Slashdot reported yesterday that SCO v. IBM is back on. Well, it is, sort of. The case never was fully resolved, due to SCO running out of money and filing for bankruptcy. Groklaw has the details.
If this sounds vaguely familiar, I’ll try to refresh your memory.
SCO was a Unix vendor, peddling an obsolete (and fast-fading) version of Unix that ran on x86-based PCs. Ironically, SCO Unix had its roots in Microsoft Xenix. Many people often forget that Microsoft was once a Unix vendor too. A small company called The Santa Cruz Operation helped Microsoft port Xenix to Intel CPUs, and after Microsoft decided to divest itself of its Unix business, it sold the product back to SCO. SCO eventually obtained the old AT&T Unix codebase from Novell, and sold all of its Unix properties in 2001 to Linux vendor Caldera.
In 2002, Caldera got a new CEO, Darl McBride. McBride changed the company’s name to SCO and proceeded to threaten legal action against anyone who used Linux.
People often forget that Caldera and SCO are one in the same, and that Caldera was at one time a very highly regarded Linux vendor. Caldera’s Linux distribution was actually the first one I ever played with, because for a time it was the easiest one to get up and running.
It should also be noted that Caldera was a member of Ray Noorda’s Canopy Group. Ray Noorda was the founder of Novell, and The Canopy Group was his post-Novell project. If you look at the Canopy Group and Caldera in particular, you can see it ended up with a lot of Novell’s unfinished business. Caldera bought DR-DOS from Novell, then sued Microsoft and settled out of court for an undisclosed amount of money. A few years later, Caldera ended up with Novell’s Unix assets.
And Caldera had a habit of taking closed software and opening it. Caldera opened the source code for DR-DOS and for Digital Research’s CP/M. Caldera toyed with making Linux more Unix-like. Caldera even released some of the old Unix code under the GPL.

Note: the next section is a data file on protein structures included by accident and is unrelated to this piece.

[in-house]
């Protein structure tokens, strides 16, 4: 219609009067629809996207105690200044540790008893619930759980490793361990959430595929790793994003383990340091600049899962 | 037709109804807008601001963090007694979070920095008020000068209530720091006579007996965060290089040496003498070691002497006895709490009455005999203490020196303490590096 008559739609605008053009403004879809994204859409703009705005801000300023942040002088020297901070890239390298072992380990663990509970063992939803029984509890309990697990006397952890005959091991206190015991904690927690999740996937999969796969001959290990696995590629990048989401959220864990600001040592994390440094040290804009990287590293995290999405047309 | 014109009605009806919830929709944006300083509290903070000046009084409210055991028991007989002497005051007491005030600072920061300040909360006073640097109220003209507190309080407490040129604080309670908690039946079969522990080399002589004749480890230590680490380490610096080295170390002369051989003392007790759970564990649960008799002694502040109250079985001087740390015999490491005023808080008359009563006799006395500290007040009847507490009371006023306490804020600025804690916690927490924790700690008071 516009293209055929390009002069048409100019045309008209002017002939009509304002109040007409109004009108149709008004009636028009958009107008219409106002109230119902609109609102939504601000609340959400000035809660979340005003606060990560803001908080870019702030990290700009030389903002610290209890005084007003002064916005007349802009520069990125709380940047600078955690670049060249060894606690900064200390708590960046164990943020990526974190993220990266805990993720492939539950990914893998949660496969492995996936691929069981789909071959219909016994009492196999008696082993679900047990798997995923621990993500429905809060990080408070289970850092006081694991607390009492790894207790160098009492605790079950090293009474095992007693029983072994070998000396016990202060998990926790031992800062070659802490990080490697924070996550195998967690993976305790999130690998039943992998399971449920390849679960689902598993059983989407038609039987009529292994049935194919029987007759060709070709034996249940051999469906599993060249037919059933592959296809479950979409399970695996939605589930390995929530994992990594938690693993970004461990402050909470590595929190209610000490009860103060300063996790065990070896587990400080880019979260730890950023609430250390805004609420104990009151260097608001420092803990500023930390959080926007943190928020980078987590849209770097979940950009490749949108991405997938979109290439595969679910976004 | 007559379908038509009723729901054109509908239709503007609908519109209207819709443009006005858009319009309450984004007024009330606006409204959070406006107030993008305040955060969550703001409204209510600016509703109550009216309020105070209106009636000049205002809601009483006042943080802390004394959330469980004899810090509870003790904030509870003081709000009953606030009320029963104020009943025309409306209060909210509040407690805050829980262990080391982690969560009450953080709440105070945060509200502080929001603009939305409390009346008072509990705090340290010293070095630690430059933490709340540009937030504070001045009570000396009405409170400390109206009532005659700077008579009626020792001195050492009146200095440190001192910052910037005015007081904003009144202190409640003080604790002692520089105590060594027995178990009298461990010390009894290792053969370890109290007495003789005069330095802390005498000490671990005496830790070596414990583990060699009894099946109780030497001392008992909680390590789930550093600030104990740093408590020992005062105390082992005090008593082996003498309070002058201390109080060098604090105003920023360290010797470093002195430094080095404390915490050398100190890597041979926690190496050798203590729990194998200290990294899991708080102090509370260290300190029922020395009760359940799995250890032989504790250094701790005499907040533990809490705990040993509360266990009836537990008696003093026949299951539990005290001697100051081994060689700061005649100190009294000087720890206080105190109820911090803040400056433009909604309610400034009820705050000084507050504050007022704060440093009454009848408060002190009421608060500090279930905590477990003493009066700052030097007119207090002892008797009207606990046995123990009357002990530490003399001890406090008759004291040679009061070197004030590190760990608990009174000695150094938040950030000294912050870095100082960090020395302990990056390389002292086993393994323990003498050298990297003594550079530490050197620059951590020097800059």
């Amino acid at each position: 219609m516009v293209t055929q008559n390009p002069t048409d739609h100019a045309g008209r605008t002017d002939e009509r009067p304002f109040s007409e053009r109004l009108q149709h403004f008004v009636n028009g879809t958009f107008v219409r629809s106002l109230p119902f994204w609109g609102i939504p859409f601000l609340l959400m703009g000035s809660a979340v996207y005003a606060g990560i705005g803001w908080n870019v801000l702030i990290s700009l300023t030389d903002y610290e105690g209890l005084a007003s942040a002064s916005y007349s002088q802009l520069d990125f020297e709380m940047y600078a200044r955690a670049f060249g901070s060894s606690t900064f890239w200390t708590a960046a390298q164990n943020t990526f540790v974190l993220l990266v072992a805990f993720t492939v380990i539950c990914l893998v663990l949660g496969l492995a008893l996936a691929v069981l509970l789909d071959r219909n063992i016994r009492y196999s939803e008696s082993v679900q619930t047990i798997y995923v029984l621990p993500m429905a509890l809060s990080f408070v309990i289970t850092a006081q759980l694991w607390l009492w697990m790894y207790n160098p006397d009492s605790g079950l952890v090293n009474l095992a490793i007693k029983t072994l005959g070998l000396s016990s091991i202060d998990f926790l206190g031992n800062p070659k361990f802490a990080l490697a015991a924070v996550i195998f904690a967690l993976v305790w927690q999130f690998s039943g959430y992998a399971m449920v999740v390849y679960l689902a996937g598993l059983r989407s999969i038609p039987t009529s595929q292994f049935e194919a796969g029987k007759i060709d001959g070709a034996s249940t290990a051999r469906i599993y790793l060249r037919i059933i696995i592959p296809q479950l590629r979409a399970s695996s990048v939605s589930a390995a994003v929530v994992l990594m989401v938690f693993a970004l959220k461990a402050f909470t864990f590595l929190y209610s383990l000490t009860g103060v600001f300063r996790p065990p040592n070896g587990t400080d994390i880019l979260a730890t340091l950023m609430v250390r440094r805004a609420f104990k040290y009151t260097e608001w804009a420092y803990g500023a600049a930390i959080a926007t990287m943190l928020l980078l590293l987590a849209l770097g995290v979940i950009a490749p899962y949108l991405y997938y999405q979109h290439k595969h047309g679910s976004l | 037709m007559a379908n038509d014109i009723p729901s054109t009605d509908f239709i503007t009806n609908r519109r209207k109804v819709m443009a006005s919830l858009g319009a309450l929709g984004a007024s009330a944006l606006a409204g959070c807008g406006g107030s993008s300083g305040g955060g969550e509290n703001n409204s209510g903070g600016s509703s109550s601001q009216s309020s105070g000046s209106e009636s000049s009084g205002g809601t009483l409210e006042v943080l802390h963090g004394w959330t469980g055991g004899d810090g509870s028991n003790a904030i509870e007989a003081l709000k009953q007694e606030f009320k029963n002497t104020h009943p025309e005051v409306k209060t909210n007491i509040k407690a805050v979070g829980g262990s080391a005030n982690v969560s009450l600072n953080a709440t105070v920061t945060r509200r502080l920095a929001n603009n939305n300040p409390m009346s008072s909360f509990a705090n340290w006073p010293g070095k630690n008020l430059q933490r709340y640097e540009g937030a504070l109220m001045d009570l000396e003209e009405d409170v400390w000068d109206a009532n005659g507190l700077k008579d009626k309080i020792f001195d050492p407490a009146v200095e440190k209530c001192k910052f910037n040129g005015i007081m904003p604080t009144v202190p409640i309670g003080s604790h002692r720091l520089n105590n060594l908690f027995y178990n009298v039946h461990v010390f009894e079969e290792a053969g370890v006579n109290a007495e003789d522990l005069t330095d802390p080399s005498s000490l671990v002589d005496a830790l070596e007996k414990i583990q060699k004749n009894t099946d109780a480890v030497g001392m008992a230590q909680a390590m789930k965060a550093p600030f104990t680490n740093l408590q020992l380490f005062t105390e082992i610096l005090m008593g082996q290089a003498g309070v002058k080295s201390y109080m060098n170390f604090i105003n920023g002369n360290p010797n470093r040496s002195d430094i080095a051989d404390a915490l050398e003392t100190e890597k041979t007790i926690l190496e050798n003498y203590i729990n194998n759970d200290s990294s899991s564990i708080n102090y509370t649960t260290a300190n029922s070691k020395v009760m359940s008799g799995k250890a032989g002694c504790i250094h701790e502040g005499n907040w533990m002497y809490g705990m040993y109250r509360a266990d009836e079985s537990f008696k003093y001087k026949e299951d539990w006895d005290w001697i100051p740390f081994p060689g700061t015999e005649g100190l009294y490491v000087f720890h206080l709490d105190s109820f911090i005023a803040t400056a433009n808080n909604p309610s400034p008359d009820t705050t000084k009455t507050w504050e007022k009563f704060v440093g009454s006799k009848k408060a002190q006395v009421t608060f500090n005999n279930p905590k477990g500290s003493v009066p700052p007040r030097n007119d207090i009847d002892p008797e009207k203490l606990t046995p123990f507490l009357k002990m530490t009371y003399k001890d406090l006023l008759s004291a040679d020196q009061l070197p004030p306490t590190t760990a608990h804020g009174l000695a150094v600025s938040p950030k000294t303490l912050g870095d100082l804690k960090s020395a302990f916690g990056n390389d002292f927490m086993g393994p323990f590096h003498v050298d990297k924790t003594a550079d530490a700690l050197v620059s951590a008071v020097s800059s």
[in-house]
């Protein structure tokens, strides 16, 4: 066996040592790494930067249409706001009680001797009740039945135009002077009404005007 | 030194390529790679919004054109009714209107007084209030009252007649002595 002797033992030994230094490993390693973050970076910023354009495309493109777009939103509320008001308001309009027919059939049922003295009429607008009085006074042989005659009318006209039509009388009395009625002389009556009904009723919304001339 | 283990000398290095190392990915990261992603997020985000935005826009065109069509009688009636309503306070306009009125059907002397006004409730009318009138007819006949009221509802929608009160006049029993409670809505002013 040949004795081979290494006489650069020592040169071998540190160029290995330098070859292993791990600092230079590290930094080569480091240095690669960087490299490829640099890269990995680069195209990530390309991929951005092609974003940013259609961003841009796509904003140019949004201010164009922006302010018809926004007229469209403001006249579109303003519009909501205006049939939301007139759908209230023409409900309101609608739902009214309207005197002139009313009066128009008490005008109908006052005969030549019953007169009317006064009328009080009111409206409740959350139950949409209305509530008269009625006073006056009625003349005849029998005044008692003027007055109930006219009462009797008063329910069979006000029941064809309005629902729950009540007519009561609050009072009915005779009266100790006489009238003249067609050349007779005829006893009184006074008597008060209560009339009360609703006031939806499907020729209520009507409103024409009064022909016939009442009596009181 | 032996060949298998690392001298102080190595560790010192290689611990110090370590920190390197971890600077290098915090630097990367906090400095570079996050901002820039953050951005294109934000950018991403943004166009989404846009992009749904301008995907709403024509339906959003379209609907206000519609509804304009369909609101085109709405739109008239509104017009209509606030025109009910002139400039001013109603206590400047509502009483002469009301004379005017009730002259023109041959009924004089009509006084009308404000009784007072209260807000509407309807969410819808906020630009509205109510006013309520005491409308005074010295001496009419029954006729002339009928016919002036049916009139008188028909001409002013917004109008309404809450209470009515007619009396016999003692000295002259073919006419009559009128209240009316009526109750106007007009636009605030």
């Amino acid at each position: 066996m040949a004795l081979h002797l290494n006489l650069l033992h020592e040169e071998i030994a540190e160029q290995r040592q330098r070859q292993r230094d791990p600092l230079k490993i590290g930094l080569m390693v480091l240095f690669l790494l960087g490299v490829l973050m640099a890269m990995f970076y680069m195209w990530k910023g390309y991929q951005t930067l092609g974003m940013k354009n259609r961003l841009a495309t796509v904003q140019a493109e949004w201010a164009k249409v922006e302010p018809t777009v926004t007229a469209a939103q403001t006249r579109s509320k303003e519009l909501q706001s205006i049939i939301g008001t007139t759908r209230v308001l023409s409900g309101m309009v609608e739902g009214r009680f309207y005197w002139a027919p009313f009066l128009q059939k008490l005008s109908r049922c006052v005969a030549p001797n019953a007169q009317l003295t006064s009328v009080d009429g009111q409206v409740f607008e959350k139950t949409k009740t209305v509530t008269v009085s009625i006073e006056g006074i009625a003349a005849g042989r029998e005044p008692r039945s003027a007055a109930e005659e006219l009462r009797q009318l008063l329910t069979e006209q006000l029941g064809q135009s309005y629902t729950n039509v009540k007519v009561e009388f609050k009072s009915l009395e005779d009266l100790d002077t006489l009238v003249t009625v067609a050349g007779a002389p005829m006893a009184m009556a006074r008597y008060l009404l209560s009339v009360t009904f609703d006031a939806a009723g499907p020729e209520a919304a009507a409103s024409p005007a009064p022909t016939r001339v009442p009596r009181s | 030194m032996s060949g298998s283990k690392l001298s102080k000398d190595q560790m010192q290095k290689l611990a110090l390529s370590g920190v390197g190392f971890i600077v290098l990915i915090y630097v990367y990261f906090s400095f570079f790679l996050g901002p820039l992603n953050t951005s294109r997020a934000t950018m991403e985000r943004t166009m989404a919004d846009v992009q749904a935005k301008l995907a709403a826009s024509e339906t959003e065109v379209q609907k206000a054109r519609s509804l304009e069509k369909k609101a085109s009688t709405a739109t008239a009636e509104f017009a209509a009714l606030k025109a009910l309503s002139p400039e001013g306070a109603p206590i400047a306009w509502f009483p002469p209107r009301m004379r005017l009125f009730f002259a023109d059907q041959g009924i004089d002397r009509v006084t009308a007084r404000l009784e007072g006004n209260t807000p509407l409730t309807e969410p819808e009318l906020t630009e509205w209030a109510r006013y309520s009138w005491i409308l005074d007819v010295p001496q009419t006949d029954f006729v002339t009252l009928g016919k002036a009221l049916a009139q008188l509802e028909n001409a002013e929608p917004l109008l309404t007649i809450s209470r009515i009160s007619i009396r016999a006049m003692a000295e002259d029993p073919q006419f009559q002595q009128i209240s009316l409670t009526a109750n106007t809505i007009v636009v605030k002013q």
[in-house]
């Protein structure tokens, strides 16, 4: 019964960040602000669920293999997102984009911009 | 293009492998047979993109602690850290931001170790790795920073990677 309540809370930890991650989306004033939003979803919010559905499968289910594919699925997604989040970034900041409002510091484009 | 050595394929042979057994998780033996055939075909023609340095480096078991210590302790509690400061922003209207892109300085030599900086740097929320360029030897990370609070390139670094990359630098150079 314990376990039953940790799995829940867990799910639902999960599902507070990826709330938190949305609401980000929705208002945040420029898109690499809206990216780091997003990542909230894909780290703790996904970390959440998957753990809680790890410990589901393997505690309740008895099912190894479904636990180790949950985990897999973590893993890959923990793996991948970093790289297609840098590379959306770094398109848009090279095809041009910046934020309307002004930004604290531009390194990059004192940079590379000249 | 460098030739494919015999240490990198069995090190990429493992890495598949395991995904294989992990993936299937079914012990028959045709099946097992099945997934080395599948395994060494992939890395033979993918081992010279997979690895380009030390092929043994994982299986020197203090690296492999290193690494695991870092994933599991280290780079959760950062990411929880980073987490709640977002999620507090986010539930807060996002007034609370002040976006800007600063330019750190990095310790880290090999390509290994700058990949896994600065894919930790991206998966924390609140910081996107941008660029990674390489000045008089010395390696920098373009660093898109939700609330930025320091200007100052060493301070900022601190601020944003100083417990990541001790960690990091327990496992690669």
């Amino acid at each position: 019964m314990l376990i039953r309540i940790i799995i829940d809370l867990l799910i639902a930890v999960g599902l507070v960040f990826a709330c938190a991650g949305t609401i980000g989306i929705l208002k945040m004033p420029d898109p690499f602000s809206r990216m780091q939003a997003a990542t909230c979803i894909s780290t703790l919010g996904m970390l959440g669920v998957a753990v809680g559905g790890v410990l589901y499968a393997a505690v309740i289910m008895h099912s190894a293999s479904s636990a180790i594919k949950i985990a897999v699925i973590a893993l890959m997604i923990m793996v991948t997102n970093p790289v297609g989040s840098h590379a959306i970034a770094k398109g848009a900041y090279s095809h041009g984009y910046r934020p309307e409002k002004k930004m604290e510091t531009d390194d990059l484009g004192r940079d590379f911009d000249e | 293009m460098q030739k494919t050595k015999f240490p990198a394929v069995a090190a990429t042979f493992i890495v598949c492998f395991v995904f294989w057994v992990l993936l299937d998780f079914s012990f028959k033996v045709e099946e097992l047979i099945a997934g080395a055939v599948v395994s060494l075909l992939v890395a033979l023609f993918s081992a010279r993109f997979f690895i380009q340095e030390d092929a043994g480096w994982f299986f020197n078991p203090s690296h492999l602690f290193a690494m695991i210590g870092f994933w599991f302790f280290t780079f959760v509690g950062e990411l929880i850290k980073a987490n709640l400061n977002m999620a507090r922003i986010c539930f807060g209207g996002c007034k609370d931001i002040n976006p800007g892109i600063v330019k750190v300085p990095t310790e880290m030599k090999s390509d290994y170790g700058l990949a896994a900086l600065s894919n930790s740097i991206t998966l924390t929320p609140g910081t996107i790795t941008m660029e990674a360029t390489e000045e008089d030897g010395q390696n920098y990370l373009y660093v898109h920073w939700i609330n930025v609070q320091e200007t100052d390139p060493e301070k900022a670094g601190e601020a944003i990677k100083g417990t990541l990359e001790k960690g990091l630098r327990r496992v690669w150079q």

This is important, because not long after Darl McBride entered the scene, changed Caldera’s name to SCO and tried to bury the company’s own history with Linux, he accused IBM of putting Unix code inside Linux. In the late 1990s, IBM committed to spending a billion dollars to improve Linux in a very public fashion. Then it followed through. That was the basis of SCO’s lawsuit, though IBM’s most valuable contribution to the Linux kernel, its journaling filesystem, was actually based on code that IBM took from the OS/2 implementation of that filesystem, not from the AIX implementation. Perhaps that was to minimize the possibility of violating any copyrights.
There is AT&T-written code in Linux, but the piece that SCO released and clumsily redacted by changing the font to Wingdings turned out to have been released, twice, under BSD licenses, so it was free for Linux contributors or anyone else to use. It probably was there long before IBM got involved.
If any other AT&T code did end up in Linux, another very real possibility is that SCO put it in there itself, in its earlier incarnation as Caldera.
Knowing all of this, I set out in the 2002-2003 timeframe to short-sell a bunch of SCO stock. Unfortunately my broker dragged his feet, and by the time we were ready to do it, the share price already had dropped to $5. I think when I started, it was trading for upwards of $20 per share. Short sales, if you’re not familiar with them, involve borrowing stock, selling it, then buying it back when the owner asks you to return it. If the stock drops in price, you keep the profit. If the stock rises in price, you lose the difference. Unfortunately, at $5 per share, there wasn’t a lot of profit left to take. The price dropped so quickly after the lawsuit that I think a lot of other people independently had the same idea as me. SCO was delisted when it hit 12 cents per share.
I suspect one goal of the lawsuit was to convince IBM it would be cheaper to settle or to buy the company rather than fight the litigation. IBM didn’t take the bait. Interestingly, Gary Kildall, the author of CP/M, decided against suing IBM in 1981 for fear that IBM would just tie his company up in litigation until it ran out of money, effectively bleeding it to death. So Kildall never sued IBM, but the company that wound up owning his copyrights did, though it was over unrelated code. And IBM did just what Gary Kildall’s lawyers feared.
Things might have gone better for SCO had it known more about its own history.